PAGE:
Neo Earth Works

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“trees comforted me, their decisions always looked good, unlike my paintings.”


Trees are one of the few things most people like. Unlike the healthcare debates, we just ambiently enjoy their presence. Both a Buddhist symbol for enlightenment and shade on a hot sunny day, trees are part of our collective unconscious, be they imaginary, like the tree in Avatar, or primordial, like the trunk our children’s great ancestors climbed down from.

Last spring, I became interested in growing trees. The interest probably developed from the desire to get a street tree in front of our building on North 12th Street in Williamsburg. Five years and numerous e-mails to the city later, I remained determined as Bloomberg’s million trees became visible. “We could be one of that million.” When the city tree was finally planted, Kiska decided they were going to erect the first luxury hotel with fusion restaurant and rooftop bar right next to us. The threat formed a special bond between me and this Pin Oak. At one point I threatened a cement mixing trucker who was grinding all the branches off the tree.
He asked me what I was going to do with the hammer I was holding. I told him, “Break your mirrors.” “Then I would have to break your head,” he replied.Funny to put heads and mirrors on a similar level. “Yeah,” I responded, “but I have the hammer.” He detected a look in my eye and wisely backed off. Later I called the Parks Department after the tree was badly smashed by a red plumber’s van. They came out but since I had taped the bark back in place, they determined no damage.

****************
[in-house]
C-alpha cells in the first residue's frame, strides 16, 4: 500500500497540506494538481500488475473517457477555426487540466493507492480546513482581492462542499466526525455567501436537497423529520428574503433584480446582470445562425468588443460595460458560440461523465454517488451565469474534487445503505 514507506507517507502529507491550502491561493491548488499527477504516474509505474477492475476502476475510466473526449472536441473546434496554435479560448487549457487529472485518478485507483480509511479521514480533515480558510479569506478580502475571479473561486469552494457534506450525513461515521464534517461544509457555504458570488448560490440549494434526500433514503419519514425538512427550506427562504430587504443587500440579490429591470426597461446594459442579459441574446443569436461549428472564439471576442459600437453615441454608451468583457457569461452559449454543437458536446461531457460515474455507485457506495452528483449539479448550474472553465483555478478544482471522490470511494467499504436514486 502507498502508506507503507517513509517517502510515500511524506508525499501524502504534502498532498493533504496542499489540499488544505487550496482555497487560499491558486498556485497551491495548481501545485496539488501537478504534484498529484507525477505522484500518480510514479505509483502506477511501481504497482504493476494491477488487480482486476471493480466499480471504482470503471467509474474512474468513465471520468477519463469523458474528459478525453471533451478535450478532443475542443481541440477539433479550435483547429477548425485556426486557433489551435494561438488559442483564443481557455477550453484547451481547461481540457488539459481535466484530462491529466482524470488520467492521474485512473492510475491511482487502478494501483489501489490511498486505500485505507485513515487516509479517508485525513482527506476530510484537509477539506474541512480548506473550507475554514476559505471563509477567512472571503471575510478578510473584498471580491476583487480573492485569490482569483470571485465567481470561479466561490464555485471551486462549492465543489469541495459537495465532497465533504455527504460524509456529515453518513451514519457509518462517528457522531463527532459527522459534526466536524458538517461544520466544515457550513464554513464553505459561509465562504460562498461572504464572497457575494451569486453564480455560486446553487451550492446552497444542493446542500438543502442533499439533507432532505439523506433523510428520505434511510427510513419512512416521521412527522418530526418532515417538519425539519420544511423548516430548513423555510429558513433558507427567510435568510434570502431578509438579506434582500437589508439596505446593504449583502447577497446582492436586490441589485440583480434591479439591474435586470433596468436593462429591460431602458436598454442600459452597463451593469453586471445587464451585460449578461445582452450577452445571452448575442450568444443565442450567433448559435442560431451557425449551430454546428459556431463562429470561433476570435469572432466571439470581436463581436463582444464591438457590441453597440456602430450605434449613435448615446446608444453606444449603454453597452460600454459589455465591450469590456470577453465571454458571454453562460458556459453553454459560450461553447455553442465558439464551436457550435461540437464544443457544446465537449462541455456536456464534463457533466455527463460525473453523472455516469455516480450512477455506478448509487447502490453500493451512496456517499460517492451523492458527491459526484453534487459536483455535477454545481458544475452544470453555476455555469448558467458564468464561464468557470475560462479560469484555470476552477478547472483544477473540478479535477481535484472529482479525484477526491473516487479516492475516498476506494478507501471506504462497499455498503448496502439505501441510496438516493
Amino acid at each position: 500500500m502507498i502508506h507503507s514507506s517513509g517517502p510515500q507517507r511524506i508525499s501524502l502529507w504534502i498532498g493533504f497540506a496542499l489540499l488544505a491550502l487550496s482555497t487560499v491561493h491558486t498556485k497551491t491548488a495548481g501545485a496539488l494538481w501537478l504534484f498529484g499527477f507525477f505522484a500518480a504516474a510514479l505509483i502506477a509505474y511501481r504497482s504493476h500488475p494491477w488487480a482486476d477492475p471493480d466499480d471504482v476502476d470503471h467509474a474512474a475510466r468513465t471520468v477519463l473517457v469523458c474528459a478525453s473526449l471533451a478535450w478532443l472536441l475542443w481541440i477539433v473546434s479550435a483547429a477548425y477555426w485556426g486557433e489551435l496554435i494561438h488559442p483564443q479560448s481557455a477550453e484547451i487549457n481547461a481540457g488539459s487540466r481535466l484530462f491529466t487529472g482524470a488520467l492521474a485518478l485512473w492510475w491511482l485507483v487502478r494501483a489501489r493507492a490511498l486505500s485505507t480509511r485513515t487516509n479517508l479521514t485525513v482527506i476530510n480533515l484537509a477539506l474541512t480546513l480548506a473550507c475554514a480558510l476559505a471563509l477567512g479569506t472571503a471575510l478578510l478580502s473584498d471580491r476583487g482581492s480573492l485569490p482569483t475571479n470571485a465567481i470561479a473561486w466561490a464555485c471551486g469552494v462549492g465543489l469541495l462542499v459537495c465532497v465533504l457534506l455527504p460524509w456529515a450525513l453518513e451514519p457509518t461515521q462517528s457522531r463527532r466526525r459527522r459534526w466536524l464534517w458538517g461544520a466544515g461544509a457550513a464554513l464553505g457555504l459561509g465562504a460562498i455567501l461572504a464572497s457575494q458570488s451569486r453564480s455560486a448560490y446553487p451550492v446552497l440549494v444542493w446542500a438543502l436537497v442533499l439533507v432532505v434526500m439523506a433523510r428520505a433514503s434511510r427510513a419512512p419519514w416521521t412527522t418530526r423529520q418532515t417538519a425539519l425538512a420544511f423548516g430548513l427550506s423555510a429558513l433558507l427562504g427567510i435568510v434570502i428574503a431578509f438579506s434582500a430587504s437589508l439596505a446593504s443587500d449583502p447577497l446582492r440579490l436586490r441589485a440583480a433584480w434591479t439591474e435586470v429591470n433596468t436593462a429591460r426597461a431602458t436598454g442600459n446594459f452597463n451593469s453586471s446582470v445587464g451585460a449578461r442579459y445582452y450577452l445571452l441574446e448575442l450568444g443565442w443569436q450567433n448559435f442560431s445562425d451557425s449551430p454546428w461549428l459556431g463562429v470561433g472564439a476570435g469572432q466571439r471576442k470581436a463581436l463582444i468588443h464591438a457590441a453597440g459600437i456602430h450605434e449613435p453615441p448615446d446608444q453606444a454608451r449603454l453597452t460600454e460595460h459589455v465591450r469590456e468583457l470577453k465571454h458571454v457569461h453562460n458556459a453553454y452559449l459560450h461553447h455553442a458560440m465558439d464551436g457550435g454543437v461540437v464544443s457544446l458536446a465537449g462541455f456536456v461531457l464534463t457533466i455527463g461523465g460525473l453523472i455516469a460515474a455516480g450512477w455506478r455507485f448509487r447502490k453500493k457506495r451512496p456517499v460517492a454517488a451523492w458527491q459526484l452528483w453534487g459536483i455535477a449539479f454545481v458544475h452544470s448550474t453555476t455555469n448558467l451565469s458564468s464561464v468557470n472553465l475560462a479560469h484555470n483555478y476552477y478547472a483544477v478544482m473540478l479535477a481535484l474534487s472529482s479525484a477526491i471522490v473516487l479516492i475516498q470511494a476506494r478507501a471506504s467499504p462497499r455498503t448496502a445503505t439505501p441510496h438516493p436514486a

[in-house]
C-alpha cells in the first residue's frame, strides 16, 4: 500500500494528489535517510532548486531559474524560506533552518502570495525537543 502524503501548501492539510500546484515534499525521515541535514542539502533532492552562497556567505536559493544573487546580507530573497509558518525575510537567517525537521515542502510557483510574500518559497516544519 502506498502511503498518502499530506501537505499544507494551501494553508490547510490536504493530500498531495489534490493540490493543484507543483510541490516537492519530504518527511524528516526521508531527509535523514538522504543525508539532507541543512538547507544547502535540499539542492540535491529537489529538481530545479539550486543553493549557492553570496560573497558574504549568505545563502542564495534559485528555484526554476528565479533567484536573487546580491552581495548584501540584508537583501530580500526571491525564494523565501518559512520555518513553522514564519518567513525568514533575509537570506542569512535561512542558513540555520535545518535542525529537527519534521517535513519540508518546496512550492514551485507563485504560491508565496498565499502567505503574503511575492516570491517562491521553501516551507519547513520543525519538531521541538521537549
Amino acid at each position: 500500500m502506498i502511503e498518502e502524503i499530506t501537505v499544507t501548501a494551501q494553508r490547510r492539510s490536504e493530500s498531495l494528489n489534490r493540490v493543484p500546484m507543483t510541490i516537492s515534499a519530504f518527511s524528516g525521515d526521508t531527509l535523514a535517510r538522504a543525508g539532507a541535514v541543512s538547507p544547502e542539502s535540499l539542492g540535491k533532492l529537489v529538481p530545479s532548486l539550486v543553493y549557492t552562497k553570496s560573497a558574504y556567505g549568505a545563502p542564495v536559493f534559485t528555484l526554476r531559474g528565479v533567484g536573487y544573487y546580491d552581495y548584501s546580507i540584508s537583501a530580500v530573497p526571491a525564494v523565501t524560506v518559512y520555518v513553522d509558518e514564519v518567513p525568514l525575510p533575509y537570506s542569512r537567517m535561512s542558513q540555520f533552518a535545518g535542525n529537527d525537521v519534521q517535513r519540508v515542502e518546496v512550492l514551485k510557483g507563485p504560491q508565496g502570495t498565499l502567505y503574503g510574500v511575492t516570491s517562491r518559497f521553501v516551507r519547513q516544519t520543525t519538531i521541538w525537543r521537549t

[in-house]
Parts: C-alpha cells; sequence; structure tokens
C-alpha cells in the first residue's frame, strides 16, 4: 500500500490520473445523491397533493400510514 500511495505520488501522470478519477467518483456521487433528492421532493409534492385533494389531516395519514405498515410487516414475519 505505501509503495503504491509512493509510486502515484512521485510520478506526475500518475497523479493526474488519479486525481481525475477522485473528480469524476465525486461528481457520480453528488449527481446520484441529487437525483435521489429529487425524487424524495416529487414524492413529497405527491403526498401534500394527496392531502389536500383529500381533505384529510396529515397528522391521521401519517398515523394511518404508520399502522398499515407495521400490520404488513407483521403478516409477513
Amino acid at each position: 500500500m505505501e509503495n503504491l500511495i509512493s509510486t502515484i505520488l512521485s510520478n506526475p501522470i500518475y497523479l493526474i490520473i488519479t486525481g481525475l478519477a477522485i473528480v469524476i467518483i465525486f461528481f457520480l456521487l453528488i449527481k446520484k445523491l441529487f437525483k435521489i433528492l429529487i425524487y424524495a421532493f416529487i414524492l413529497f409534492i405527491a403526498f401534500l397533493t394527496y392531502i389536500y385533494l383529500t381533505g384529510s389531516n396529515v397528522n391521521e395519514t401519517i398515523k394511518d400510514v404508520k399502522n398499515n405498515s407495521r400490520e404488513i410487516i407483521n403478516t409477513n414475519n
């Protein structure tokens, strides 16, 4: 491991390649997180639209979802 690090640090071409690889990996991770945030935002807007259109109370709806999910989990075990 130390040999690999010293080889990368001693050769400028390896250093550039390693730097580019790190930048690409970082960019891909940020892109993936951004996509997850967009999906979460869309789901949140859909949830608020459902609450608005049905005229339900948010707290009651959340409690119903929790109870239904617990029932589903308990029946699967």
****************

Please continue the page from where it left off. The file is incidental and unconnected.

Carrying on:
As a young person I became interested in bonsais. Living out in the deep woods of northeastern Connecticut there were no lack of specimens. I bought a few books on the subject and started taking clippings of the most common plant used in this ancient art form, the Juniper, and got some rooting hormone. I also dug up trees, including a small white pine. This was put in a simple wood box. Twenty years later, when I went back to sell the house, the tree was 20 ft. tall, with remains of box and all.
Last spring I transplanted a 4-foot sugar maple that was encroaching on my in- law’s new house. The whitetail deer kept it 4 feet tall. This March I erected a yellow burlap barricade. While visiting them in Maine, some sprouted red oaks and maples were dug up and taken to Block Island, planted there with a sycamore. I could not keep my eyes off trees. Looking at trees is a form of meditation. After 25 years of making art, which involves some critical development of one form or other, I thought it would be nice to kick back and let nature make the decisions. Looking at the varied trees comforted me; their decisions always looked good, unlike my paintings. So began my mission. In the fall, I collected about 75 white, red, and pin acorns, and lots of sycamore seeds from McCarran Park in Brooklyn. Pin and red oak acorns need to winter. That is, they need two or three months at refrigerator temperature of 40-50 degrees in a plastic zip lock bag with some water. White oaks start to germinate immediately, but are the slowest to grow above ground. Some of my Italian chestnuts from the Park Slope Food Coop began to sprout. These would become the first of the green that would consume my studio. I started composting in a discarded Ikea dresser and purchased 2,000 red worms. They didn’t produce the amount of dirt needed so I started to work with Northside Brooklyn composting. In March, all the acorns had finally awakened and seeds sprouted. An invitation I sent out to an Internet Surf club, Spirit Surfers, to come perform for my trees was answered. The web, music, computers, amps, mixers, mics, wires, and spirit melded in live performance. The trees grew faster. In this micro-earthwork one element that seldom goes explored in art is smell. My studio now has the odor of the deep woods, a mini-ecosystem with homemade fresh air.

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